Dicou: Utah’s NBA squad is not easy to peg

By Natalie Dicou

I’m still trying to figure out the Utah Jazz. Usually by now, when March has come and gone, I feel like I’ve got a pretty firm grasp on how Jerry Sloan’s guys are going to fare in the postseason.

This year, I’ve got no clue. At times, I’ve been overjoyed by the Jazz’s performance (18-point win over Celtics in Boston on March 14). At other times, I’ve spat in disgust that I ever signed up for an NBA League Pass after being privy to the carnage known as Sunday’s 110-103 loss to the Minnesota Timberwolves.

There are times when the Jazz seem unstoppable. Their starting lineup features two young players (Deron Williams and Carlos Boozer) who shouldn’t make any vacation plans for the next eight All-Star Breaks or so. They’ve also got two one-and-done All-Stars in Andrei Kirilenko and Mehmet Okur, not to mention one of the deepest benches in the league.

And yet they continue to lose inexplicable games when there is so much on the line.

The Western Conference playoff race is literally — well, not literally — a knife fight in a phone booth. The Jazz are three games out of first place and three games out of an all-expenses-paid trip to an early offseason. They’re still battling it out for home-court advantage, and for a team that’s 33-4 at EnergySolutions Arena and 16-22 elsewhere, the whereabouts of future game sevens are more than just a little bit important.

Yet with all that on the line, the Jazz still couldn’t find a way to get excited about Sunday’s game at Minnesota. Going into the game, Minnesota’s win total was still in the teens, but the Jazz inexplicably lost the game, and with it the chance to breathe down the necks of the conference leaders.

It was another example of the Jazz “playing down” to crummy competition — a strange phenomenon that Sloan has often attributed to the team’s youth.

But here’s the encouraging part: the Jazz also “play up” to good teams. So, unless those same Timberwolves somehow find their way into the Western Conference Playoffs, the Jazz’s future looks bright.

So, what can we make of a team that possesses the NBA’s best record at home but is six games under .500 on the road?

Actually, stellar home play and sub-par away play isn’t all that uncommon in the NBA.

The Mavericks, for example, are 30-7 at home and 16-21 on the road, and the Nuggets are 31-7 in Denver and 15-22 at non-mile-high altitudes.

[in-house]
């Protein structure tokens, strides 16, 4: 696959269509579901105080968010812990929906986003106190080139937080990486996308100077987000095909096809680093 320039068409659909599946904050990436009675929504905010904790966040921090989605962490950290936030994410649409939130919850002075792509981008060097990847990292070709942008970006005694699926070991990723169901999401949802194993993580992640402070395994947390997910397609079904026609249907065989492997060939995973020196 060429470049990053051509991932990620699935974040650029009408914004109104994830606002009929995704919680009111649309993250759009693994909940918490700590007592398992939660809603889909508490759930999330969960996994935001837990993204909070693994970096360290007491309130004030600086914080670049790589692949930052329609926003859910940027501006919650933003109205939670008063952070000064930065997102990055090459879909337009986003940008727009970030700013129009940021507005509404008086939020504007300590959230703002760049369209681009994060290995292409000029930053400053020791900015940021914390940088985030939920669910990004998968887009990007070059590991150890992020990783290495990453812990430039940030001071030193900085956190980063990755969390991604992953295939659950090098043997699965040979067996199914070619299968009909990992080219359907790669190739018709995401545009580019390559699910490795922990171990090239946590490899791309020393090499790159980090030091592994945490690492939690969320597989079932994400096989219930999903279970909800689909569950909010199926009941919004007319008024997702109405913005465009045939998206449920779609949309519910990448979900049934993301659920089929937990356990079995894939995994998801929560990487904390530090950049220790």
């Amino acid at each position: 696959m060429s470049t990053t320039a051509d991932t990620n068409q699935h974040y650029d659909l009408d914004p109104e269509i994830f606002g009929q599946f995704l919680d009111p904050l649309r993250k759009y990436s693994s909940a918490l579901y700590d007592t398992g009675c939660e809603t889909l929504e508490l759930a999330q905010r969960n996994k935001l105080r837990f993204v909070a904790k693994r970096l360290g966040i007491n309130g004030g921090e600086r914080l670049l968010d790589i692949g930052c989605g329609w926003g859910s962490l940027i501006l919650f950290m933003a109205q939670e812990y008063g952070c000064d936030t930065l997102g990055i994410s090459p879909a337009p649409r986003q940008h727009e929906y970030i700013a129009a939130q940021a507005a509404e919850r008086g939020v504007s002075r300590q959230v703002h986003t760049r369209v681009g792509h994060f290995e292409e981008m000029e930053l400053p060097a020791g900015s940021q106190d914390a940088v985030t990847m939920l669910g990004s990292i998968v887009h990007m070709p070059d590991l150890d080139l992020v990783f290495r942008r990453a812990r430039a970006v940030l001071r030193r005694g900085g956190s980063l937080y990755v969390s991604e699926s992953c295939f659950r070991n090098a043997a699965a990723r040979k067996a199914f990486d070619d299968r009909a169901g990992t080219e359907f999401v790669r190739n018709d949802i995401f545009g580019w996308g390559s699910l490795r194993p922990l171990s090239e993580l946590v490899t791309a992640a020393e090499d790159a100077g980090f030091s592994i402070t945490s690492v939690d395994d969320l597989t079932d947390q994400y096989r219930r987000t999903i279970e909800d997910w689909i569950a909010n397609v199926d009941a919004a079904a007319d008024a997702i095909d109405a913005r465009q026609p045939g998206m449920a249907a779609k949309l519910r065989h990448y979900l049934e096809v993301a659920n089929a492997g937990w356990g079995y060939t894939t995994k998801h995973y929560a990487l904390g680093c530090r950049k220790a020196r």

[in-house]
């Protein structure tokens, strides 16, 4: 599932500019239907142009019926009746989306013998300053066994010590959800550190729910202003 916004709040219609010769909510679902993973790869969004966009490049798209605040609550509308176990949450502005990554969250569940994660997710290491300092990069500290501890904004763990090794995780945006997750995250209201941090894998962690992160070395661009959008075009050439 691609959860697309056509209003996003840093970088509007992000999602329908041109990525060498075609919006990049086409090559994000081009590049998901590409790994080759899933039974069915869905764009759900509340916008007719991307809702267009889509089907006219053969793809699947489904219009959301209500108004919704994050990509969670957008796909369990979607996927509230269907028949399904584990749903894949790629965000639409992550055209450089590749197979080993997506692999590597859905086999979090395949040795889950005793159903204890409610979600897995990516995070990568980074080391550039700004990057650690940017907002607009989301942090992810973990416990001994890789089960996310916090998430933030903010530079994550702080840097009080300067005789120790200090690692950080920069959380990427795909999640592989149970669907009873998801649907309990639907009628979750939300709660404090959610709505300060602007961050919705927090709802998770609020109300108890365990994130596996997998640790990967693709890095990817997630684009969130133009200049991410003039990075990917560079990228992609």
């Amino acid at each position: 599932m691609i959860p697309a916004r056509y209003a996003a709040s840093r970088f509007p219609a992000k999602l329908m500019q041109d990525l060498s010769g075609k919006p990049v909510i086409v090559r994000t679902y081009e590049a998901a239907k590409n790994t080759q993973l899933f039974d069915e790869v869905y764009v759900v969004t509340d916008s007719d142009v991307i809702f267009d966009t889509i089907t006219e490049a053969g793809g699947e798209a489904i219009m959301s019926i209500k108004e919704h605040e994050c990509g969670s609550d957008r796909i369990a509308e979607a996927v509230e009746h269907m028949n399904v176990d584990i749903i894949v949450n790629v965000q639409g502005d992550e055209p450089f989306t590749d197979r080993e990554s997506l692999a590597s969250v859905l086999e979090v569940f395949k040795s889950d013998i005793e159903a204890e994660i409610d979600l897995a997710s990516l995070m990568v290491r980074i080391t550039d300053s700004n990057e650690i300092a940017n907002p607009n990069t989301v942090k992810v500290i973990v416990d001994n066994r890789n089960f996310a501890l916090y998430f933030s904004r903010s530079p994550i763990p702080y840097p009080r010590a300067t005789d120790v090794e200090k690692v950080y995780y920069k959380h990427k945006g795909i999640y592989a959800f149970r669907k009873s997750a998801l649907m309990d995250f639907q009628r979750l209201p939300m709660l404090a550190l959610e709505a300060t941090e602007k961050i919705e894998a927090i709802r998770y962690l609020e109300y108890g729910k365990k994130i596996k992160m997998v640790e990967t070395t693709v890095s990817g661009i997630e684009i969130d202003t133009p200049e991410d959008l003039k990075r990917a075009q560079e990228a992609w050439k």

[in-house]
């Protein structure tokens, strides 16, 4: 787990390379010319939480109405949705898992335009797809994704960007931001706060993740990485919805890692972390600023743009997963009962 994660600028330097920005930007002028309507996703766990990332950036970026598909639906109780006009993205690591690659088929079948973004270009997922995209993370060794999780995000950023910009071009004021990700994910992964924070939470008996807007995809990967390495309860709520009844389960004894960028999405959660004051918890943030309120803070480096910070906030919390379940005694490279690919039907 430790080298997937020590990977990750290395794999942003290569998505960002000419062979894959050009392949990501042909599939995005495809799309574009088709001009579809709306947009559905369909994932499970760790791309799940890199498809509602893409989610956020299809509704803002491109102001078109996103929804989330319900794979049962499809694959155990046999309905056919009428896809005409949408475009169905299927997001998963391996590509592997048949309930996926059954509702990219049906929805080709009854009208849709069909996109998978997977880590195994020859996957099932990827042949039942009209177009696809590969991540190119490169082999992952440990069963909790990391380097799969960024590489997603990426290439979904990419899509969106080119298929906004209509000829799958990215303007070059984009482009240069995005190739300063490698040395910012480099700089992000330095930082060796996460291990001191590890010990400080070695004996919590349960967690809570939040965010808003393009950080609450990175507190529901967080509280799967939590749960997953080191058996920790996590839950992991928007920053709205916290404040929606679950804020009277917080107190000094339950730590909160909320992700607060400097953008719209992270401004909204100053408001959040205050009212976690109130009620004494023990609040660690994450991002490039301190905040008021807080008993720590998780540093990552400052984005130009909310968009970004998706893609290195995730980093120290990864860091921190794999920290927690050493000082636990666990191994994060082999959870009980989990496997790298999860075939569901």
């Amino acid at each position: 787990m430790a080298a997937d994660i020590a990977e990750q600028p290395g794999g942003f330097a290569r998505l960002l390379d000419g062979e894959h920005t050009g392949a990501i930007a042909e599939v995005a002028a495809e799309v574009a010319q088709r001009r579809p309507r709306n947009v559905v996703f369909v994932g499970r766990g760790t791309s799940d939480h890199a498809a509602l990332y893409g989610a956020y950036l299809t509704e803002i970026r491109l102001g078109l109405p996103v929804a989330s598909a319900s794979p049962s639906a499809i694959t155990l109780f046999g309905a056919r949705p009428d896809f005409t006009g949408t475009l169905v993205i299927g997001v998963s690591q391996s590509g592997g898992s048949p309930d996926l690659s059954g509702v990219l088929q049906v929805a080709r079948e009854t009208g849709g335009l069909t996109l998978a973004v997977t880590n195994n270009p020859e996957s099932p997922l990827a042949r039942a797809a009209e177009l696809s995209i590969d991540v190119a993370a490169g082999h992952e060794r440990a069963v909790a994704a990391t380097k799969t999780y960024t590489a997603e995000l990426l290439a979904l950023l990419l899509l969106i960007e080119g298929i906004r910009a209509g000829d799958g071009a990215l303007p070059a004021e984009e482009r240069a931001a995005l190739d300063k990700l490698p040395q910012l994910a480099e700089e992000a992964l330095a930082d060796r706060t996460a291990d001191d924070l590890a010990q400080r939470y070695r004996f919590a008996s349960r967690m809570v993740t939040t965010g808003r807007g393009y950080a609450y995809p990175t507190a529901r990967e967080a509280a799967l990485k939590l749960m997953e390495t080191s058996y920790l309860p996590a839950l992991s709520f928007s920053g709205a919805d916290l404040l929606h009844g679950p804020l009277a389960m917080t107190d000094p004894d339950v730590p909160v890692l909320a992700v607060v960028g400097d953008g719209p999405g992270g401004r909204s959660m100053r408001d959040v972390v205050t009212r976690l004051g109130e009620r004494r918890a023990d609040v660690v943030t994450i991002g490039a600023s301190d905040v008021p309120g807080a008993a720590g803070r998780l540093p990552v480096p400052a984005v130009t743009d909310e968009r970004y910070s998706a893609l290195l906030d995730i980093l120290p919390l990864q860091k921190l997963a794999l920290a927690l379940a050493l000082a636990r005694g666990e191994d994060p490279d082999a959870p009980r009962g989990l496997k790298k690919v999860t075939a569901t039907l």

Compare those teams with the consistency of the conference-leading New Orleans Hornets, who have home and away records that closely mirror each other. The Chris Paul-led overachievers are 27-10 at home and 24-12 on the road. Similarly, the Lakers are 25-11 when playing under the watchful eye of Jack Nicholson and 25-13 outside the Staples Center.

So, which is better? To be nearly unbeatable in front of your ever-supportive hometown fans while folding in front of hostile hecklers or to be consistently above average no matter where you play?

I guess we’ll find out come June.

Much can be said about the value of consistency. After all, the Hornets — if they manage to hold off the Spurs — have a solid chance of earning the West’s top seed.

But there’s something appealing about the quirkiness of the Jazz. When they step out onto the court in the house that Malone built, there is a steely resolve in their eyes and a confidence in their play that doesn’t exist elsewhere. When there’s energy in the air, the Jazz are one of the strongest teams around. But when the Jazz play a team with no hope of reaching the playoffs, a team whose fans are aloof until the fourth quarter, they simply can’t muster up the desire. It’s been a strange truth this season that the Jazz perform better against playoff teams than against the postseason-impaired.

I guess that’s what’s encouraging about the upcoming playoffs. Every game is loaded with intensity. And that’s just the way the Jazz like it.

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